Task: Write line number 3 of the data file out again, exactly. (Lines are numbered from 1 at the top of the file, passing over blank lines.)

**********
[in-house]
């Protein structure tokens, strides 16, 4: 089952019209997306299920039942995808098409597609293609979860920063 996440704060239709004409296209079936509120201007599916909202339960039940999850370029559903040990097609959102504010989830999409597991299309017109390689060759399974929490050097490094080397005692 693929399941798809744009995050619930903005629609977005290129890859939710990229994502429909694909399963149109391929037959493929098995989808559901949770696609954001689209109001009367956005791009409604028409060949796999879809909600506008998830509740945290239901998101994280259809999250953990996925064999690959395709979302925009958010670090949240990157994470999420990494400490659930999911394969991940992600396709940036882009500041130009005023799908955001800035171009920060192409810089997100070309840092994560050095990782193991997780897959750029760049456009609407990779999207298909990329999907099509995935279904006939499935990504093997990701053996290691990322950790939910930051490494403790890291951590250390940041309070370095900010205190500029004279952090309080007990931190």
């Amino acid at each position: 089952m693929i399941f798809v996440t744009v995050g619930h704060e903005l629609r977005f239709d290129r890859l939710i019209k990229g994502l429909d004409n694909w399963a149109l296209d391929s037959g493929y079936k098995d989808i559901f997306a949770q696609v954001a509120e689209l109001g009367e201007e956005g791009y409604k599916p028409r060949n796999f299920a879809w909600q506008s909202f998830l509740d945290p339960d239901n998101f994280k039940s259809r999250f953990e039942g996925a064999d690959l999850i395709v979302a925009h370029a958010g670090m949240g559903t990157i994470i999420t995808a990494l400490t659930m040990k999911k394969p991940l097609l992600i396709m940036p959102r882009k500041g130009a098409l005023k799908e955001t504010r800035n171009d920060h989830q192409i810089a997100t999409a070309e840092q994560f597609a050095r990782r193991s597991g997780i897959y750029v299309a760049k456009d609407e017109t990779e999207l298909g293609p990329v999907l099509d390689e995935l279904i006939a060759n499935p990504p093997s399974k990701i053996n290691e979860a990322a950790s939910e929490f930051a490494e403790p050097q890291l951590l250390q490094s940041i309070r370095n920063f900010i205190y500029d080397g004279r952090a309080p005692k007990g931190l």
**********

């Amino acid at each position: 089952m693929i399941f798809v996440t744009v995050g619930h704060e903005l629609r977005f239709d290129r890859l939710i019209k990229g994502l429909d004409n694909w399963a149109l296209d391929s037959g493929y079936k098995d989808i559901f997306a949770q696609v954001a509120e689209l109001g009367e201007e956005g791009y409604k599916p028409r060949n796999f299920a879809w909600q506008s909202f998830l509740d945290p339960d239901n998101f994280k039940s259809r999250f953990e039942g996925a064999d690959l999850i395709v979302a925009h370029a958010g670090m949240g559903t990157i994470i999420t995808a990494l400490t659930m040990k999911k394969p991940l097609l992600i396709m940036p959102r882009k500041g130009a098409l005023k799908e955001t504010r800035n171009d920060h989830q192409i810089a997100t999409a070309e840092q994560f597609a050095r990782r193991s597991g997780i897959y750029v299309a760049k456009d609407e017109t990779e999207l298909g293609p990329v999907l099509d390689e995935l279904i006939a060759n499935p990504p093997s399974k990701i053996n290691e979860a990322a950790s939910e929490f930051a490494e403790p050097q890291l951590l250390q490094s940041i309070r370095n920063f900010i205190y500029d080397g004279r952090a309080p005692k007990g931190l």